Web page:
BMW forced to check every R1200 GS bike in the world after reports of critical ‘fork damage’.

Bavarian motorcycle manufacturer BMW Motorrad are requesting that every BMW R 1200 GS and GS Adventure owner take their bike in to a dealer for a ‘check’ after reports of major fork damage become recognised worldwide.

Yes. You heard that right. BMW are requesting that every BMW GS manufactured between November 2013 and June 2017 be taken to a service centre immediately. That’s basiocally every liquid-cooled GS in the world ever made. However, the language used by the company has been very carefully crafted to avoid calling this a ‘recall’.

A recall would escalate the service procedure to being mandatory and one that must be performed by BMW on all bikes. Instead a ‘service campaign’ essentially allows riders to continue using their motorcycles and only take it into dealers if they so wish.

After a testing few weeks for the manufacturer, who had been suspiciously quiet on any potential problems, despite the thorough and excellent, investigative work of online outlets such as the Belgian motorcycling website Maxxmoto, it would now appear that the firm are now at least publically aware of the issue.

A website setup with the explicit intention of making the issue publically known – – has already been online for some time.

A notice posted on the official facebook page for the firm would appear to confirm that BMW are aware of a problem and are offering riders the opportunity to have it rectified.


“As part of a service campaign, BMW Motorrad is checking the fixed fork tubes of the front forks on motorcycles of the R 1200 GS and R 1200 GS Adventure models for the production period November 2013 – June 2017.

BMW Motorrad has determined during ongoing field observations that the fixed fork tube of the specified models can suffer preliminary damage due to unusual incidents with momentary high stress without the user noticing the damage, e.g. through changed drivability. Such high stress can be caused e.g. when driving over an obstacle, during a fall or when driving through deep potholes with unvarying speed. Preliminary damage to the front wheel rim is also not unusual in such cases, but need not be necessarily present.

Potential preliminary damage to the fixed fork tube manifests itself through a gap between the pipe and the pressed in top seal plugs. For the check, the rubber grommet mounted in this position must be pushed down.
BMW Motorrad has therefore decided to check the above-mentioned vehicles and repair them if required. The owners of the affected motorcycles will be informed by BMW Motorrad. The service campaign is free of charge for customers.

Best regards,
BMW Motorrad Team”

Annecdotal reports online and across social media had been running rampant of late, with many riders appearing to confirm the suspicions of a significant design flaw with regards to a failure of the telelever.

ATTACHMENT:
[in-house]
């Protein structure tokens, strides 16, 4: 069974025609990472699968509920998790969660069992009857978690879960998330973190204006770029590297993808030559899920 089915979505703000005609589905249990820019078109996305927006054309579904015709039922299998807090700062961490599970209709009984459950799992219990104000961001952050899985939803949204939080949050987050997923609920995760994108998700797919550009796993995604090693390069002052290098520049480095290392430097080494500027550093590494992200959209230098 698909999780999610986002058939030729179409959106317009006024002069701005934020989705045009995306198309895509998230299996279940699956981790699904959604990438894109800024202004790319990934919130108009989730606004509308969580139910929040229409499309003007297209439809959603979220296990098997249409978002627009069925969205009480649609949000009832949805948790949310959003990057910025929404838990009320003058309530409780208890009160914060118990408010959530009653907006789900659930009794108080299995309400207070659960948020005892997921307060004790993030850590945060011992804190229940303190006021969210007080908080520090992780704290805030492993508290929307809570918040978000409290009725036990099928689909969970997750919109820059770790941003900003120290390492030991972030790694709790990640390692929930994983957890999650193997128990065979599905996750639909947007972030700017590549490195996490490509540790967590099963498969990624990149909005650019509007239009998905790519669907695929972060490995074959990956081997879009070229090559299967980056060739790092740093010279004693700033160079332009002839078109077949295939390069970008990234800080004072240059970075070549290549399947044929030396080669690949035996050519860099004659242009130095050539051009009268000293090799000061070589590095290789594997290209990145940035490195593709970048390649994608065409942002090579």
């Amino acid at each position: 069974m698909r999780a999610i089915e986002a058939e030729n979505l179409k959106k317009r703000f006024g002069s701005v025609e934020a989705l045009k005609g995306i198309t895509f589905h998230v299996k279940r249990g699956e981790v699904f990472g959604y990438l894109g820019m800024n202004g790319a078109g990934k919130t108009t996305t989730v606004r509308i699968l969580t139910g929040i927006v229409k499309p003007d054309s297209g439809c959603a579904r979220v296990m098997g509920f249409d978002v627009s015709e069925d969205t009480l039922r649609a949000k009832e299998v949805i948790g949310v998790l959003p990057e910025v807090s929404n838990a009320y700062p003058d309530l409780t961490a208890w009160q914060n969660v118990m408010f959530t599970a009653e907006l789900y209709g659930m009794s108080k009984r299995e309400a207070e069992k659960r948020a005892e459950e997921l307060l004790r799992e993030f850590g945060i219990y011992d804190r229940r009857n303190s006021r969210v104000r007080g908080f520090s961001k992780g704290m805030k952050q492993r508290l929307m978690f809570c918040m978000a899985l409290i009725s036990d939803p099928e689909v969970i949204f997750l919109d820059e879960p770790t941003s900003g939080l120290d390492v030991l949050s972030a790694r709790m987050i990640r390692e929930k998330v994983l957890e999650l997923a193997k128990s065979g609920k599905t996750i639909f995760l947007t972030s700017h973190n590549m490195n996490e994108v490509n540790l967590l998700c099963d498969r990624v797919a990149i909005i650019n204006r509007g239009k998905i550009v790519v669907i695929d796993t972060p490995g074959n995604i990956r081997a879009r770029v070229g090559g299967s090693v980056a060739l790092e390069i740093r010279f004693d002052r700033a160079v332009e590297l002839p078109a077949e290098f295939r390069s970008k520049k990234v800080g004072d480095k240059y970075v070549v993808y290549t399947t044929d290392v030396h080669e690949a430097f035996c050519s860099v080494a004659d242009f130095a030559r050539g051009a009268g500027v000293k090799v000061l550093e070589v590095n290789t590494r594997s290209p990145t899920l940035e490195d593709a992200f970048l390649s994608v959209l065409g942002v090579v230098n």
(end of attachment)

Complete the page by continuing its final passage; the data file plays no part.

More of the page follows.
Details of the exact nature of the problem are hard to find, but documents issued by BMW in the US – and unearthed by MaxxMoto – dating as far back as April 2013, would appear to confirm that the company have been aware of similar (if not the same) problems and explicitly state that there were early problems with the ‘press plug’.

MaxxMoto – in a report about BMW South Africa, who would appear to be the first BMW outlet to openly acknowldge the issue – describe the problem as offering potentially ‘critical riding conditions’.

“BMW Motorrad has determined during ongoing field observations that the fixed fork tube of the specified models can suffer preliminary damage under certain circumstances when high stress can occur without the customer noticing the damage. Such high stress can be caused when for example, when riding over an obstacle in the road, during a fall or when riding through deep potholes with unvarying speed.

There may not be any visible damage to the front wheel however any severe impact should be checked by an authorised BMW Motorrad dealer.

Potential preliminary damage to the fixed fork tube manifests itself through a gap between the pipe and the pressed in top seal plugs which can be seen if the rubber grommet is moved down the stanchion.

If the fit of the pressed in seal plug has become loose, the gap may increase through longer usage and where the vehicle experiences high stress situations. This usually results in oil leaks, a clacking noise as well as increasingly imprecise steering.

If these signals are not observed or are ignored and further high stress incidents occur, the plug may become completely loose. Subsequently, critical riding conditions cannot be ruled out.”

There are no confirmed details with regsards to any injuries – or worse – casued by the issue on one of BMW’s most popular and well-loved machines, but the stories claimed to have been caused by the defect on are hard to look at for anyone who has a low-tolerance of reading of other people’s pain.

With a major, global service notice now in existence, it’s clear that more information will become clear within the coming weeks and months.

Meanwhile, if you’ve got a GS or GS Adventure, we’d recommend taking it to your local dealer as soon as physically possible.



  1. Avatar

    Keith Dilworth

    July 3, 2017 at 10:30

    John James

  2. Avatar

    John Fox

    July 3, 2017 at 15:07

    Nathan Millward – bike traveller stop using those Icelandic f roads…

  3. Avatar

    R. Ealitychk

    July 3, 2017 at 15:20

    What’s the point of your post ?

  4. Avatar

    John James

    July 3, 2017 at 19:54

    Fake news ?

  5. Avatar

    Gareth John Davies

    July 3, 2017 at 22:01

    Phil Bullen

  6. Avatar

    Central Scrutinizer

    July 3, 2017 at 22:05